West Kootenay Provincial Parks get New Operators
It was a no-brainer for Anne Pigeon.
After 24 years in the ski biz, taking care of indoor operations, marketing and sales for Whitewater Ski Resort, running a few provincial parks with her husband Rick is right up her alley.
BC Parks awarded the Pigeons a 10 year contract to operate six West Kootenay provincial parks this fall and they’re already hard at it, taking over for long time operators Ross Burrell and Mike Shoniker who retired this year.
“We were looking for something new, the kids have all fledged and we have led different careers. This is an opportunity for us to do something together, to be our own boss…and when this idea came up, we knew it was right up our alley,” said Pigeon.
“This is just awesome.”
The Pigeons—along with their son Ben—will be operating six parks in the West Kootenay: Davis, Lost Ledge, Syringa, Champion Lakes, Kokanee Creek and Grohman Narrows.
Their enterprise will employ about 30 seasonal staff with a range of responsibilities from maintenance, customer service and 24/7 security.
Anne will take the lead on customer service, staffing, tourism networking and events, while her husband and son take care of the mechanical and carpentry responsibilities.
“We compliment each other very well,” she said. Both her husband and son are heavy duty mechanics. She brings a wealth of tourism savvy from her work with Kootenay Rockies Tourism, Nelson Kootenay Lake Tourism, Nelson and District Chamber of Commerce and the Tourism Industry of British Columbia.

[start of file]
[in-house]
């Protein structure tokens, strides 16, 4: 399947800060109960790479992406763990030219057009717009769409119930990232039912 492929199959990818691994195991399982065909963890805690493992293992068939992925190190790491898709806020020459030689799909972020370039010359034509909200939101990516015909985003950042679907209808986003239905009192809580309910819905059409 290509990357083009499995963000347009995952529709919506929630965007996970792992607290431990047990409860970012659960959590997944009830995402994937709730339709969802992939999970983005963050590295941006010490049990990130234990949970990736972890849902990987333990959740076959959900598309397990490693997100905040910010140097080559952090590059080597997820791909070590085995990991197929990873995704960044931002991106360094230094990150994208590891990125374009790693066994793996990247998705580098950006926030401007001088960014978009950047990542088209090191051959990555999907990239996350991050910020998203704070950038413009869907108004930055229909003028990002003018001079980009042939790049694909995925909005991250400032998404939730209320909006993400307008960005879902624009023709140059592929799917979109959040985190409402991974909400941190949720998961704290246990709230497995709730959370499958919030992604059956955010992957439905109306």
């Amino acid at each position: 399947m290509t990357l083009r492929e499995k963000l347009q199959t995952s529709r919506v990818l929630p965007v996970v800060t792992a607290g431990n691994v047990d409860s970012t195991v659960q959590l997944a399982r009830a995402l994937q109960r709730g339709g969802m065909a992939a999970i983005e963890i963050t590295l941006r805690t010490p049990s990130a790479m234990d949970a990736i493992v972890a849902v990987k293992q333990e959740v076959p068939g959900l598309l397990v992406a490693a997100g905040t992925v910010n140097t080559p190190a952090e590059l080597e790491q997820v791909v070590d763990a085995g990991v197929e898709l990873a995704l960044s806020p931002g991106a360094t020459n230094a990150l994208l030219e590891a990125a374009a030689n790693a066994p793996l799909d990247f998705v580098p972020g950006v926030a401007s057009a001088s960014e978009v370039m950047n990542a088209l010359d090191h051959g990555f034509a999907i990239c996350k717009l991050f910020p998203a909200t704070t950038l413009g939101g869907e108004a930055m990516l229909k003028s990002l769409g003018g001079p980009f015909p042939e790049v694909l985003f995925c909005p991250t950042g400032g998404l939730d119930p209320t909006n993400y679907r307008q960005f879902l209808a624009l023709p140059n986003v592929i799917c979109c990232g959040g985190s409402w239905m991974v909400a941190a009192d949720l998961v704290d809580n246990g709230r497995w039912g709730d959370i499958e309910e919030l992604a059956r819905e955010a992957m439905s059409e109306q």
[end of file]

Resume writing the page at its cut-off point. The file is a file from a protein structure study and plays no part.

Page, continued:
“It’s a huge responsibility,” she said. “We have promised the government we will manage the resource. But there are a lot of parallels between the ski industry and parks.”
Key to being involved in both is an understanding of pre-planning and making decisions on the fly, she said.
“There’s a list a mile long of things to do, but we have to remember each one of the parks is different,” said Pigeon.
But there is one thing they all have in common: when the parks season opens, “it’s showtime!” she said.
This first year the Pigeons are “going to pick the low lying fruit,” she said. “We will maintain the status quo to see who the players are and the operating procedures.”
“We’ve had a high bar set for us,” she said of former operators Burrell and Shoniker. “They’ve done a great job and there’s going to be a lot to learn.”
But in the future, look for events on Canada Day, BC Day, maybe even Family Day in February in the parks.
“We want to engage the community,” said Pigeon. This includes developing school programs, use of the parks in the shoulder seasons and supporting the interpretative center at Kokanee.
“The guest experience is going to be our number one priority. We bring a long love of parks and we’re doing work we absolutely love,” she said.
As for Shoniker and Burrell, Shoniker is out of range somewhere skiing in Banff, and Burrell said he’d be tending his corner store.
“But I’ll probably be cycling more in the summer and skiing more in the winter.”